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Matt Reeves On Why He Chose Certain Villains For ‘The Batman’ And His Hopes For Future Villains

Have you found yourself wondering why certain villains made it into The Batman? Well, Matt Reeves has the answer!

Check out the discussion with Reeves below.

Villains in The Batman.
(Courtesy of Warner Bros. Pictures)

How did you decide which villain would be first? And how did you decide where to stop with villains? Can you talk a little bit about Riddler as its kind of modern social media villain?

Reeves: Well, I knew that I wanted to do a story. I knew I didn’t want to do an origin story and I knew that I wanted to do a story that would lean into the detective side of Batman because we hadn’t seen it where it was really in the forefront of the story. And so when I started thinking about that, I knew that what was important to me was that Batman has the arc of the story, that you wanted to do a story. Because a lot of times, once he’s already Batman, he no longer has the arc, per se. You might have rogues gallery characters come in in the way they have the grand story.

And then Batman is going to battle them in some way. And I want to do a Batman story where he was already Batman, but he was still in the early days and had to find a way to sort of really evolve. And I wanted to do a story that the investigation of this particular mystery would lead him back to something very personal and would rock him to his core. 

So, knowing that I wanted to do that kind of thing, I started sort of thinking about, you know, from Long Halloween. I was thinking about the sort of, you know, Calendar Man, and the idea of different sort of killings. And then this idea came to me, I thought, well, you know, we could do a thing where at these crimes this there’s this correspondence left for the Batman. And the whole idea of being Batman is your power is being anonymous. So the idea that suddenly someone is shining a light on you, that would be very unsettling to him. And I thought, well, that’s a great way in. And as I started thinking about that and trying to ground it, I thought about the Zodiac Killer. And I thought about how the Zodiac Killer in this horrific way left all of these sort of disturbing ciphers and these communications to the police and to the newspapers, and how unsettling that was. 

And I thought, wow, that actually sounds like a horrifying version of the Riddler because he was leaving all these puzzles. So, the Riddler was part of the conception very early on and trying to figure out which of the Rogues Gallery characters would communicate in that way with Batman. And so that happened right away. And then I started thinking to me what’s interesting, like I said before, is not his origin. But I thought it would be interesting that as you followed the details of the crime, it would take him across the paths of these other characters. I knew right away that I wanted Selina Kyle to be in the story. But I thought, “Well, gee, maybe there’s a way that we go searching for this person who was seen with the mayor.” And that takes us to the Iceberg Lounge. And that’s a version of The Penguin you’ve never seen, and that we could own that.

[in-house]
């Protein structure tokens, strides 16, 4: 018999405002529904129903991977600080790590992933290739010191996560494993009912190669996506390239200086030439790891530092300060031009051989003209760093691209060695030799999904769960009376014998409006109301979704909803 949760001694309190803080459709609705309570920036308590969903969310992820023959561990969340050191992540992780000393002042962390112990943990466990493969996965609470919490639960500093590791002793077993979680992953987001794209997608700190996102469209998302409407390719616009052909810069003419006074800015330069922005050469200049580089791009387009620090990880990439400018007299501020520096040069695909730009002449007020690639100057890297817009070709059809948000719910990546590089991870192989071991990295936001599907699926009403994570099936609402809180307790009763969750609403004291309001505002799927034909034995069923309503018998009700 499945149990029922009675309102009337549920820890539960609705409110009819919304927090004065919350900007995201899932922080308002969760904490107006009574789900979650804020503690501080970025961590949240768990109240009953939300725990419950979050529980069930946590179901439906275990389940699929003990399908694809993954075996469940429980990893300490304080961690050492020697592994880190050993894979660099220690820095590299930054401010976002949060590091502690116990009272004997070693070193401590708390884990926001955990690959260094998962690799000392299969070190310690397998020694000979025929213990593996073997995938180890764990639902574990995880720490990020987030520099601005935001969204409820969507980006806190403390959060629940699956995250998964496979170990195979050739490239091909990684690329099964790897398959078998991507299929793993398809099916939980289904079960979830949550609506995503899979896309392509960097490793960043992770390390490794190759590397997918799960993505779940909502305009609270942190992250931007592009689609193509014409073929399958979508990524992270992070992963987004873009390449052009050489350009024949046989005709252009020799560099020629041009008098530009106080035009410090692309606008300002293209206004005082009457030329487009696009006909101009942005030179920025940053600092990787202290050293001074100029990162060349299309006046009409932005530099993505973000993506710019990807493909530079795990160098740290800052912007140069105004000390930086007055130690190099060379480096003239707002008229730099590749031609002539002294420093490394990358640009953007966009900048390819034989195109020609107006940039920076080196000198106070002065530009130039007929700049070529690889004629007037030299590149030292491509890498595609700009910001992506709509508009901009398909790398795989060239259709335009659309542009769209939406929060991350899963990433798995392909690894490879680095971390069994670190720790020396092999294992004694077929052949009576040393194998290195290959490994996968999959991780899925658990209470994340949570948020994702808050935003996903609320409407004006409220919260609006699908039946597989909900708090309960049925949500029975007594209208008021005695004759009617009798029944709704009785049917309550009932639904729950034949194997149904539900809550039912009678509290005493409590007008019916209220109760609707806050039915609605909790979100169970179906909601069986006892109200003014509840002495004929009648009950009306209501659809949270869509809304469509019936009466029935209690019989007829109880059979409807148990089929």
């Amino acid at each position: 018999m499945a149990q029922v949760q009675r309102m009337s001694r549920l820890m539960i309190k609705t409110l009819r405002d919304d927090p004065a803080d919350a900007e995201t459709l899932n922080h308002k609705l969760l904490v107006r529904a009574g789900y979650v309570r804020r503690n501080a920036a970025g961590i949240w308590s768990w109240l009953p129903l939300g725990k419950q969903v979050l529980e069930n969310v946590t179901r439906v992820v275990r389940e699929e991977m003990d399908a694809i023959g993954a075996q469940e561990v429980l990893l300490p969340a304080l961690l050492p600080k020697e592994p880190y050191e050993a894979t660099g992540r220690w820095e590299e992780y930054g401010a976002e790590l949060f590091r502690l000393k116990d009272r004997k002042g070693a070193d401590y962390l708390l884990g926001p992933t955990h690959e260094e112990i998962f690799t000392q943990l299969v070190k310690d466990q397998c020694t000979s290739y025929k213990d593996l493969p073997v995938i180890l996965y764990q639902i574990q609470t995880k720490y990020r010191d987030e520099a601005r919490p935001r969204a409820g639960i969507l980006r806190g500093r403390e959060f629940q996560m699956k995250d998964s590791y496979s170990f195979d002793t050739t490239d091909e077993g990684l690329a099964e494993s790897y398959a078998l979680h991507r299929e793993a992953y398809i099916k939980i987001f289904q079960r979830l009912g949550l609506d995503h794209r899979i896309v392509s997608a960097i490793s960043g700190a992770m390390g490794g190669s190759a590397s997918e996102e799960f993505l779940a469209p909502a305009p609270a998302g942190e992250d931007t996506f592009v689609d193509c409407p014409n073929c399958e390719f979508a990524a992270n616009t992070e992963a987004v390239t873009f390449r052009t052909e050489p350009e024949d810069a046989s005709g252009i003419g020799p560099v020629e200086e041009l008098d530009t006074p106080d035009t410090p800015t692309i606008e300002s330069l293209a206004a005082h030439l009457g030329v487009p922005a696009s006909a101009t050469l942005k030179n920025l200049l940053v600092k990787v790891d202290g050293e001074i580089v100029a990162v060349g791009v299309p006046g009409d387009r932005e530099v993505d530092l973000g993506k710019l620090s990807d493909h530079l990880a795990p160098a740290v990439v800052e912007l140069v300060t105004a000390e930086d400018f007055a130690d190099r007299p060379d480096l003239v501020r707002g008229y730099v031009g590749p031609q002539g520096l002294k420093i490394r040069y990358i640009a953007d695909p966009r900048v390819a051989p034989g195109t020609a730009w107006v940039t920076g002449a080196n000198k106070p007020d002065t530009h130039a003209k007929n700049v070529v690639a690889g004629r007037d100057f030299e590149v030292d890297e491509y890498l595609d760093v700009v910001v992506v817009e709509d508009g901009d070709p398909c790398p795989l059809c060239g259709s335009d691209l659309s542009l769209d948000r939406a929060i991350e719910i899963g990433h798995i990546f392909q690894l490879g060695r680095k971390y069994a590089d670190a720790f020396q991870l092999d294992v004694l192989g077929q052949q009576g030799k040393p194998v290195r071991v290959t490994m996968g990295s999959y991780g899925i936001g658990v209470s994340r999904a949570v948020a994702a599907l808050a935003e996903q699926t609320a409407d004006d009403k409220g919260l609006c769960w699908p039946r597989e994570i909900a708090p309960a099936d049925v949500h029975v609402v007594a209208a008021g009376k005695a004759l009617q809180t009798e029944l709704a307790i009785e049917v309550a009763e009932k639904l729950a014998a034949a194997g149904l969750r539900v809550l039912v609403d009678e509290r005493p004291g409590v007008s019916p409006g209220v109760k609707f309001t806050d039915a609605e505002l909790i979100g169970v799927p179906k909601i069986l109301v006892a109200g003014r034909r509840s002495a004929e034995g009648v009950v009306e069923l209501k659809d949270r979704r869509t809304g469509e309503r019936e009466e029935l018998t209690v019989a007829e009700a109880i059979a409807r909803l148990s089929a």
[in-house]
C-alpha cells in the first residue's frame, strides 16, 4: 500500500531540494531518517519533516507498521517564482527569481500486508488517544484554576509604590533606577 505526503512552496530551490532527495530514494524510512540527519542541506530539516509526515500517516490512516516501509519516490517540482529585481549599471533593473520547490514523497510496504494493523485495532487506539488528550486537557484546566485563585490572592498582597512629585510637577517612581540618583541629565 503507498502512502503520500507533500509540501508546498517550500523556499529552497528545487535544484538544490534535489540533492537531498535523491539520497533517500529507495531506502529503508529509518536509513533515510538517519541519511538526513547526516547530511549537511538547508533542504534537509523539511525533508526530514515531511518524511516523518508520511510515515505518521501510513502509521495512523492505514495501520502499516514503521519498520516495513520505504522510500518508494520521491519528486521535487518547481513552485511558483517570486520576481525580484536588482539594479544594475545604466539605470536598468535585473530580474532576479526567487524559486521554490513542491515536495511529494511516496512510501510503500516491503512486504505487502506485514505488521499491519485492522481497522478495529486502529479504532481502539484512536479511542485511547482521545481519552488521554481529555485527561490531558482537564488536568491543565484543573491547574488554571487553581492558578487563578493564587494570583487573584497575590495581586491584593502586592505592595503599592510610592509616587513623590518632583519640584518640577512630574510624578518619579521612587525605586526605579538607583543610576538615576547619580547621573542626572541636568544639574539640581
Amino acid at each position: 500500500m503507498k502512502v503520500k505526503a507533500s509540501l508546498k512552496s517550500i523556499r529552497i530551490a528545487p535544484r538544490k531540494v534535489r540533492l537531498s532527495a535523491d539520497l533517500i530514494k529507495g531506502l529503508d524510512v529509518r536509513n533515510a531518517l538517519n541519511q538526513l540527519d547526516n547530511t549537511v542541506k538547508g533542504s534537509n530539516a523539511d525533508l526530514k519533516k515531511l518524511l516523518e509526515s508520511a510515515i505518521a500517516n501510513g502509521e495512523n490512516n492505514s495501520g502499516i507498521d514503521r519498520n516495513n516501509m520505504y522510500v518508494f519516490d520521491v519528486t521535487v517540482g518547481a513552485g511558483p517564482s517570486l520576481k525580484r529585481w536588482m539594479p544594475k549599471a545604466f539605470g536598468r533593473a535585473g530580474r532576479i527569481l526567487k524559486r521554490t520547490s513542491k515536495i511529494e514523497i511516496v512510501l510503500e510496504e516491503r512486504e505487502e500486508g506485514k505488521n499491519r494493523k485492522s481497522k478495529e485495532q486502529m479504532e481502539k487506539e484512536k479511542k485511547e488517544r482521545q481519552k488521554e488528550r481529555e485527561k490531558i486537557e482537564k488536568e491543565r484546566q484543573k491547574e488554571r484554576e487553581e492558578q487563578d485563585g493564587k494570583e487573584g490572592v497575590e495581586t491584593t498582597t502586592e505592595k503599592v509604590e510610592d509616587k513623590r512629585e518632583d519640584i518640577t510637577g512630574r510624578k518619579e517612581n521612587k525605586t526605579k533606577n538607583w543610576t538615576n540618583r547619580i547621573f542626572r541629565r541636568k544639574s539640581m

So it’s this whole thing where you do the deep dive and you have like, everything becomes like a blender. Like the number of comics that I read just to begin, and then watching sort of a bunch of stuff and reading Mindhunter, learning about profiling serial killers. So that was kind of what it led to. It was Riddler first. And then thinking about the path and how we could cross these kind of iconic characters but in versions you hadn’t seen and in versions that weren’t yet the versions that we know. That was sort of the concept. And in terms of the social media aspect of it, it was very important to me that Gotham will not be New York, Chicago, [or] any particular city. I want you to feel like, wow, this is a place we’ve never been before. But it feels absolutely like an iconic American city, a really corrupt messed-up place. I wanted it to be very much of our world. And as I was doing that [I was] thinking, okay, so Riddler wouldn’t write to the Chronicle the way that Zodiac Killer did. He would start using social media because that’s what it would be. And this idea of the kind of viral communication, I just wanted it to be very much of our world. So that’s kind of how that came about.

(Courtesy of Warner Bros. Pictures)

Do you think this incarnation of Batman is one that could include the more fantastical elements in success, like your Clay Faces and your Man-Bats?

Reeves: I just feel drawn to finding the grounded version of everything. So to me, it would be a challenge in an interesting way to try and figure out how that could happen. Like, you know, even the idea of something like Mr. Freeze. Like, that’s such such a great story, right? And I think there’s actually a grounded version of that story, which could be really powerful and could be really great. So I love the fantastical side of Batman. But this iteration, obviously, I think it is very comic faithful. But I don’t think that this one is necessarily leans as hard into the fantastical, I guess. But I think it would be interesting to try and unwind the fantastical and see how that could make sense here. And so that’s kind of my view of how I how I see it.

The Batman hits theaters on March 4.

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